But this also makes realism games a poor investment in the long-term, as technology and advanced skills will make the previous generation obsolete. Back on the Super Nintendo, I thought Prince of Persia was the game with the most realism due to the smooth animation, yet it looks nothing like the realism games today. The original Deus Ex was a masterpiece of RPG, Adventure, and First-Person shooter mechanics that is still perfect to this day; and yet, the models have not aged well at all when compared to its more pretty descendants, Invisible War and Human Revolution with their subdivision polygon-based models and advanced physics engine.
L. A. Noire is a good example of how realism could be used to convey emotion like a film, but also done poorly and being very expensive. The game heavily relies on the player to judge character’s by their facial features; which might not have been done well by some critics, but that was the thesis for this game. The player needs to pay attention to any ‘tells’ the character might give in the dialog-mechanics, so they could call them out as a liar or accept they are telling the truth. But, we only get realism from their face, which is grafted onto a stiff body that has some stiff, mechanical movements. Finally, Team Bondi had to get several actors to voice the lines and then sit in a special room to record their face, so this form of realism can be displayed right in the video game.
Another flaw in Hartmann’s comment about realism in video games cannot convey emotion to their audience like films do is assuming the thesis for video games are like films. Folks, we have millions of dollars being spent on our video games; the most cutting-edge hardware used to run our video games; and lots – LOTS – of smart people work on these video games to deliver us great experiences. And yet, most still seem to make a mistake I get annoyed with: Video games are not films.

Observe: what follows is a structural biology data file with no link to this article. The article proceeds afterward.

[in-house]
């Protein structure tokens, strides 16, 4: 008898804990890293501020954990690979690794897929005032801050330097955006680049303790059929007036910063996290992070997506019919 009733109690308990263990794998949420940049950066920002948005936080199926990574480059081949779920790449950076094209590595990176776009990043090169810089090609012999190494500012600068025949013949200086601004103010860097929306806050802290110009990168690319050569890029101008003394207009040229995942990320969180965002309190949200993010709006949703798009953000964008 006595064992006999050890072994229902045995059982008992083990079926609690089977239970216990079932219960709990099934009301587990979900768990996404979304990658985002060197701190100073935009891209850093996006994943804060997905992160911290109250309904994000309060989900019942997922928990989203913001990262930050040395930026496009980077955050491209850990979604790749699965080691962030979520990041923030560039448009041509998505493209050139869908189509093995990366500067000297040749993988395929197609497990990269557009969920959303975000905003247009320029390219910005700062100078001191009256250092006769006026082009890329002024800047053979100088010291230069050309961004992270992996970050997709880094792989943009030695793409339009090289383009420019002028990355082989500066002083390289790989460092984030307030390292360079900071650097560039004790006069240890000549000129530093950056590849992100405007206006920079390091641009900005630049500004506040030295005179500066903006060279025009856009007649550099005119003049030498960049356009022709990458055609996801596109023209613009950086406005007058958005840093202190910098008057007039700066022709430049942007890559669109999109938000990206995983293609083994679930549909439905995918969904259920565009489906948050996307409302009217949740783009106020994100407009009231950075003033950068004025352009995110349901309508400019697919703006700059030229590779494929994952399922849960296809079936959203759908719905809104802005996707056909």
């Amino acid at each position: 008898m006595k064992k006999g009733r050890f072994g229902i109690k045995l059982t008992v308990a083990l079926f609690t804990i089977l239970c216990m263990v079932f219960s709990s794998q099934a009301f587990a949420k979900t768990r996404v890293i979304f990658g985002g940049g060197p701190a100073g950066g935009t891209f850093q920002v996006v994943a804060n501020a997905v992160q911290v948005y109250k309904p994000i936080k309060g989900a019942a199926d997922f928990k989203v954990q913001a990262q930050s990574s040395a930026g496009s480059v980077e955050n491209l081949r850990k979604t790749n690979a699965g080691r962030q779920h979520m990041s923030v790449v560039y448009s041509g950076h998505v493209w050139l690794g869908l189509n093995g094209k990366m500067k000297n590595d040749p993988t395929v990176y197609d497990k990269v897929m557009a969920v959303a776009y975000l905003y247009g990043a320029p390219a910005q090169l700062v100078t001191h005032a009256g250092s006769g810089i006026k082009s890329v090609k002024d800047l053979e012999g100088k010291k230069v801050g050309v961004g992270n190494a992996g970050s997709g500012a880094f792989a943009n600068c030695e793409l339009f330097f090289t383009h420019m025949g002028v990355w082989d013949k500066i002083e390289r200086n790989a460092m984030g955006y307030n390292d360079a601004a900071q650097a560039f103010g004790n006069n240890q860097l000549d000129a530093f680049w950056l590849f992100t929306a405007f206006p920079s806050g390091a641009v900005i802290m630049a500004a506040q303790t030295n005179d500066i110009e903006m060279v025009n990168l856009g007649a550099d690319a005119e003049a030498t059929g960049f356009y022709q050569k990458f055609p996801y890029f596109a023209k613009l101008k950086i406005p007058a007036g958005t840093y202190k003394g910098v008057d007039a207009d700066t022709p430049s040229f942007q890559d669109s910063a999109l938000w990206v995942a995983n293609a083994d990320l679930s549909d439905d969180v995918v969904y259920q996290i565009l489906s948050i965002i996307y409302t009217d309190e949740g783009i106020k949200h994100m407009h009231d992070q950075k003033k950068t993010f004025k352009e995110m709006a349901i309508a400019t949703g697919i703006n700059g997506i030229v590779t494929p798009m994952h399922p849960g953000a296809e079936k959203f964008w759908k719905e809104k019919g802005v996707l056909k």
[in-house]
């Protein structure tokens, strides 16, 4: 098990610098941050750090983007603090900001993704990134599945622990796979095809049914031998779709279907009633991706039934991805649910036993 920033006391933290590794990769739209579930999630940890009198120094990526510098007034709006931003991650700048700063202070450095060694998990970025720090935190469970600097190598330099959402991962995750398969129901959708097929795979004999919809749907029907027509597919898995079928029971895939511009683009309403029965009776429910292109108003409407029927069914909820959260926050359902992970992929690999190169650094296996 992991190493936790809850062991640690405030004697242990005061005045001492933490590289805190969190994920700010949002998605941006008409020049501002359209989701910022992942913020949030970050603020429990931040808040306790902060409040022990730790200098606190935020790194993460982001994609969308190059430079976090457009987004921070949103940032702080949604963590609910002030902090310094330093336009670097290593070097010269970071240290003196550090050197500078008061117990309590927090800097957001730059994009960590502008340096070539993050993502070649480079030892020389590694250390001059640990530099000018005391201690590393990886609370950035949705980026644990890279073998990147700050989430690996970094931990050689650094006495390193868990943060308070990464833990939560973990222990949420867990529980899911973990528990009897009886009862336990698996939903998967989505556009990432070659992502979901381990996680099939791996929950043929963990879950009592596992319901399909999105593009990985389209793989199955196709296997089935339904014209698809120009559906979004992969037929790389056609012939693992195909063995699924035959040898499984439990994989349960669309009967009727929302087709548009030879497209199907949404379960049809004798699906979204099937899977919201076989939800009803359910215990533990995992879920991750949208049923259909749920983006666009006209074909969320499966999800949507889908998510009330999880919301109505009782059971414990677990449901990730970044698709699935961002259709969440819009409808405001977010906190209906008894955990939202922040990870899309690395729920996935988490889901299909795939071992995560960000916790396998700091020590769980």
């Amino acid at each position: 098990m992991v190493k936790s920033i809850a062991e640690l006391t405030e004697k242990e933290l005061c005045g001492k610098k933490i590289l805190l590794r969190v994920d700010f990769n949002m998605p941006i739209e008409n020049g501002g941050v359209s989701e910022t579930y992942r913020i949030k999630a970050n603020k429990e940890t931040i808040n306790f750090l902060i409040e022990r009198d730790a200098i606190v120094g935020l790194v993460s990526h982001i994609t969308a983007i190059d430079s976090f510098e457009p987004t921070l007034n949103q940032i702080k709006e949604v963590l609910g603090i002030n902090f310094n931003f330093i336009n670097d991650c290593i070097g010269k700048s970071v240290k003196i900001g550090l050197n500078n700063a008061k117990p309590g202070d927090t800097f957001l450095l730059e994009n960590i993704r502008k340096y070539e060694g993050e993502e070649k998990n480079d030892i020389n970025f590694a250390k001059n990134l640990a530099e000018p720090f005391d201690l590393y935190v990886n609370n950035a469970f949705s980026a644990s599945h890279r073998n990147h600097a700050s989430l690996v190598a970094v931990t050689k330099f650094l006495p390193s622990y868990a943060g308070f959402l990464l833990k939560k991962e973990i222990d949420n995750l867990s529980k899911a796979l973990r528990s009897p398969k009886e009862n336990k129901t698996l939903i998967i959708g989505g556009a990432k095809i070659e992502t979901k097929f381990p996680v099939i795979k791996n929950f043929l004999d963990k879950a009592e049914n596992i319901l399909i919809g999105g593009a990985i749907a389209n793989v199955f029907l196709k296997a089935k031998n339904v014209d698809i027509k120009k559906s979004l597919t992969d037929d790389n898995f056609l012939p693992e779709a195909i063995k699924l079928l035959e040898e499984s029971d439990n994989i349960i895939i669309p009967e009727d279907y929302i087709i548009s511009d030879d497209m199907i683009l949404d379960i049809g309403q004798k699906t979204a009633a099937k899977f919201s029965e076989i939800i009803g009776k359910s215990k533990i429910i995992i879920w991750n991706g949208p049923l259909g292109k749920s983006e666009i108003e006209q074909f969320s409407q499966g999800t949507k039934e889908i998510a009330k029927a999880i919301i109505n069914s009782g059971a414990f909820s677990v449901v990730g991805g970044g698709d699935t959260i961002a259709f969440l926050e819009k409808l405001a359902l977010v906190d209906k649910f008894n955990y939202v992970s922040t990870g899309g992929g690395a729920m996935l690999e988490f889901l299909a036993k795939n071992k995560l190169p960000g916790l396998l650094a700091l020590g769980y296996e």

A lot of methods of how to convey emotion in films will not work in video games. Films require an audience to be sitting in theatres or sitting cozily in their couches, eating a bowl of popcorn or crying at the death of Bambi’s mother. Video games require players to pick up a controller and get engaged in the action, make decisions and overcome goals. One is an active form of media, while the other is a passive form of media.
Could video games be inspired or influenced by films? Yes, but think about what films inspire or influence our video games. I’ll bet you that the films we try to mimic in our video games are not even in the realm of realism. Think about it: We have a video game franchise that is the most expensive IP in the video game community based around cheesy 1980s action films; Superheroes taking on unrealistic supervillians in enclosed areas of Gotham City; and the promise of Khajiit on Elf homosexual action in our RPGs. Hartmann claims we should strive for realism in video games, but is the thesis for these video games even in the realm of realism? I don’t think so, considering the library of games available to us.
Some years ago I ran into a person claiming Left 4 Dead 2 was a terrible game because it lacked realism for him. The game was a series of linear corridors, with items conveniently highlighted and a health system where people can restore torn flesh from Zombies in seconds if they have a red medical kit. In a way, he’s right that Left 4 Dead 2 lacks realism, but claiming that this would make the game terrible? Imagine if Valve wanted to make Left 4 Dead 3 with the Frostbite 2 Engine, pour millions of dollars into making the facial and body animations to make it as real as possible, and ignore the thesis of it being a fun co-op in favor of showing how sad the characters are over the death of Rochelle. Would the Left 4 Dead series be better if it went for realism? I don’t think so as I strongly disagree that realism is a necessity to video games.